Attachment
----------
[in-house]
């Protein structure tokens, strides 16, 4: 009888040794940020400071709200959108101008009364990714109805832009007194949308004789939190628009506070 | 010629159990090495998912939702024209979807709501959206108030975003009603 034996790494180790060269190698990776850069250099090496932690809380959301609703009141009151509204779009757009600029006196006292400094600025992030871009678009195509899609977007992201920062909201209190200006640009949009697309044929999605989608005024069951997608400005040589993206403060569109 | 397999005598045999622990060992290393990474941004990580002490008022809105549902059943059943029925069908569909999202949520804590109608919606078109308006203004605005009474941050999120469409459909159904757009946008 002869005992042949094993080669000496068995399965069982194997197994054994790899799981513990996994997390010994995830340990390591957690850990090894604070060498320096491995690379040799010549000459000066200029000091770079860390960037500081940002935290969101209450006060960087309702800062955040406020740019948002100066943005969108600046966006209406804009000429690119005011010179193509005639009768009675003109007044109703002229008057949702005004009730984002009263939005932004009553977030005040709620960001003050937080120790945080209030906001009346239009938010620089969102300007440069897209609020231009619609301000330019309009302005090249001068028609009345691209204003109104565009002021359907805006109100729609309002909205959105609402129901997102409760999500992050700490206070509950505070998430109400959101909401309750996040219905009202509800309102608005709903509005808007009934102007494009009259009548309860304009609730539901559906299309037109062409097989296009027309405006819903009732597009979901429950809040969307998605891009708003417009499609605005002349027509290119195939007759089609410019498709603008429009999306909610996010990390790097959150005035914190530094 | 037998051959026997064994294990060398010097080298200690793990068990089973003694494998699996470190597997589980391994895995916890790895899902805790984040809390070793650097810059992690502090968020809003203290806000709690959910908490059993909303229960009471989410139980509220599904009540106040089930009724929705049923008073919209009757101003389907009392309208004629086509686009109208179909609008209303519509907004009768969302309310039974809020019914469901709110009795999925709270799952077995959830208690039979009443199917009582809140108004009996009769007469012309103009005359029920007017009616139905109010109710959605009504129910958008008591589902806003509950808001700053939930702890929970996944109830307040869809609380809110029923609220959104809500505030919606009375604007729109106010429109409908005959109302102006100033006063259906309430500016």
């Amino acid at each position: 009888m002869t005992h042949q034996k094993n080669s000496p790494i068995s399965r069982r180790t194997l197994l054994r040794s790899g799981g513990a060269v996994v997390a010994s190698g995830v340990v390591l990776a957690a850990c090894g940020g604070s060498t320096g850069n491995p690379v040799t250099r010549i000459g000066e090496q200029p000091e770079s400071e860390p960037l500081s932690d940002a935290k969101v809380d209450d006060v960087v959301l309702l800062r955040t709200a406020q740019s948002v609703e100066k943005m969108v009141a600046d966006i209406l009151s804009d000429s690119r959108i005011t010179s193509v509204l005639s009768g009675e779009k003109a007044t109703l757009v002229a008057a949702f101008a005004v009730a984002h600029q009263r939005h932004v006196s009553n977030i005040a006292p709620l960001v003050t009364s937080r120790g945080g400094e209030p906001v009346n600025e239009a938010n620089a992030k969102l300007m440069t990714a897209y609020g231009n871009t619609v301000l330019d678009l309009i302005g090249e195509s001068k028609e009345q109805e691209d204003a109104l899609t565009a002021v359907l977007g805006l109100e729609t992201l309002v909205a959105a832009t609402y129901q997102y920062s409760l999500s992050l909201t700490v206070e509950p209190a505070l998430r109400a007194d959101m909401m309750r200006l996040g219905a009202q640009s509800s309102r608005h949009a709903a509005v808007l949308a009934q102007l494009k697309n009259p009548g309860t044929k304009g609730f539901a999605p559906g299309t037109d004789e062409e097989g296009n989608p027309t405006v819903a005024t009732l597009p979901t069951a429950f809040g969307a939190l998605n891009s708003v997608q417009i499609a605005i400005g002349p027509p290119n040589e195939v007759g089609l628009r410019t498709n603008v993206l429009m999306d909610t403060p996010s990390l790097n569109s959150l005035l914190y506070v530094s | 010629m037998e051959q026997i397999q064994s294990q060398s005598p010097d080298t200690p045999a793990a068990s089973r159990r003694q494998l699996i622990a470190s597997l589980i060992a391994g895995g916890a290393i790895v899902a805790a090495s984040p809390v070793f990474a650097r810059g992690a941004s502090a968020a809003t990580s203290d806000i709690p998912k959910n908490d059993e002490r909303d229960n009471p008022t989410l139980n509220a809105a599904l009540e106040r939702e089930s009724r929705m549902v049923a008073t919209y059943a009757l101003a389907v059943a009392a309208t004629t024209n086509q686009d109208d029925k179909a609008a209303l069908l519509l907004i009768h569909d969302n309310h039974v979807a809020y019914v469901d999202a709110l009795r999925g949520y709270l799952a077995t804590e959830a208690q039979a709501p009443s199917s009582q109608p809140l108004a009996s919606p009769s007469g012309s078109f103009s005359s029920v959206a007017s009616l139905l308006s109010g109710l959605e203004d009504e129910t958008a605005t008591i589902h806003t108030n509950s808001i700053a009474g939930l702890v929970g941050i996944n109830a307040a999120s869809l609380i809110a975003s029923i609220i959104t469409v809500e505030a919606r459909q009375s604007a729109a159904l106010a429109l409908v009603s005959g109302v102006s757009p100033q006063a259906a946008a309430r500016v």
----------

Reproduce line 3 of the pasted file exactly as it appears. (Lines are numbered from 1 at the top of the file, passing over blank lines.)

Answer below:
């Amino acid at each position: 009888m002869t005992h042949q034996k094993n080669s000496p790494i068995s399965r069982r180790t194997l197994l054994r040794s790899g799981g513990a060269v996994v997390a010994s190698g995830v340990v390591l990776a957690a850990c090894g940020g604070s060498t320096g850069n491995p690379v040799t250099r010549i000459g000066e090496q200029p000091e770079s400071e860390p960037l500081s932690d940002a935290k969101v809380d209450d006060v960087v959301l309702l800062r955040t709200a406020q740019s948002v609703e100066k943005m969108v009141a600046d966006i209406l009151s804009d000429s690119r959108i005011t010179s193509v509204l005639s009768g009675e779009k003109a007044t109703l757009v002229a008057a949702f101008a005004v009730a984002h600029q009263r939005h932004v006196s009553n977030i005040a006292p709620l960001v003050t009364s937080r120790g945080g400094e209030p906001v009346n600025e239009a938010n620089a992030k969102l300007m440069t990714a897209y609020g231009n871009t619609v301000l330019d678009l309009i302005g090249e195509s001068k028609e009345q109805e691209d204003a109104l899609t565009a002021v359907l977007g805006l109100e729609t992201l309002v909205a959105a832009t609402y129901q997102y920062s409760l999500s992050l909201t700490v206070e509950p209190a505070l998430r109400a007194d959101m909401m309750r200006l996040g219905a009202q640009s509800s309102r608005h949009a709903a509005v808007l949308a009934q102007l494009k697309n009259p009548g309860t044929k304009g609730f539901a999605p559906g299309t037109d004789e062409e097989g296009n989608p027309t405006v819903a005024t009732l597009p979901t069951a429950f809040g969307a939190l998605n891009s708003v997608q417009i499609a605005i400005g002349p027509p290119n040589e195939v007759g089609l628009r410019t498709n603008v993206l429009m999306d909610t403060p996010s990390l790097n569109s959150l005035l914190y506070v530094s | 010629m037998e051959q026997i397999q064994s294990q060398s005598p010097d080298t200690p045999a793990a068990s089973r159990r003694q494998l699996i622990a470190s597997l589980i060992a391994g895995g916890a290393i790895v899902a805790a090495s984040p809390v070793f990474a650097r810059g992690a941004s502090a968020a809003t990580s203290d806000i709690p998912k959910n908490d059993e002490r909303d229960n009471p008022t989410l139980n509220a809105a599904l009540e106040r939702e089930s009724r929705m549902v049923a008073t919209y059943a009757l101003a389907v059943a009392a309208t004629t024209n086509q686009d109208d029925k179909a609008a209303l069908l519509l907004i009768h569909d969302n309310h039974v979807a809020y019914v469901d999202a709110l009795r999925g949520y709270l799952a077995t804590e959830a208690q039979a709501p009443s199917s009582q109608p809140l108004a009996s919606p009769s007469g012309s078109f103009s005359s029920v959206a007017s009616l139905l308006s109010g109710l959605e203004d009504e129910t958008a605005t008591i589902h806003t108030n509950s808001i700053a009474g939930l702890v929970g941050i996944n109830a307040a999120s869809l609380i809110a975003s029923i609220i959104t469409v809500e505030a919606r459909q009375s604007a729109a159904l106010a429109l409908v009603s005959g109302v102006s757009p100033q006063a259906a946008a309430r500016v």